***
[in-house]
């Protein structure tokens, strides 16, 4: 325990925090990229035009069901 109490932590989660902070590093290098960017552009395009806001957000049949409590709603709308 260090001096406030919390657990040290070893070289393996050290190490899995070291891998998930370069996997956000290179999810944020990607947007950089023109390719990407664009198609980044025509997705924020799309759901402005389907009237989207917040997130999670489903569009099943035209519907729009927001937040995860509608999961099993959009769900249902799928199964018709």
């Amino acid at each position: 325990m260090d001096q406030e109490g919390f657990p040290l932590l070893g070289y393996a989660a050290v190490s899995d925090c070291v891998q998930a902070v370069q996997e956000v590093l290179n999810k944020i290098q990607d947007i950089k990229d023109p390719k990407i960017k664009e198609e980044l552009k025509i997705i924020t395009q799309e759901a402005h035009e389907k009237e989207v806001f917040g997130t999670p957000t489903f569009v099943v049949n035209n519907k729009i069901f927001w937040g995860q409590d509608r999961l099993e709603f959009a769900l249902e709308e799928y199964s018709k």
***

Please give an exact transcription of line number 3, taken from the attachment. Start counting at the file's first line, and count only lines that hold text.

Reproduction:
């Amino acid at each position: 325990m260090d001096q406030e109490g919390f657990p040290l932590l070893g070289y393996a989660a050290v190490s899995d925090c070291v891998q998930a902070v370069q996997e956000v590093l290179n999810k944020i290098q990607d947007i950089k990229d023109p390719k990407i960017k664009e198609e980044l552009k025509i997705i924020t395009q799309e759901a402005h035009e389907k009237e989207v806001f917040g997130t999670p957000t489903f569009v099943v049949n035209n519907k729009i069901f927001w937040g995860q409590d509608r999961l099993e709603f959009a769900l249902e709308e799928y199964s018709k």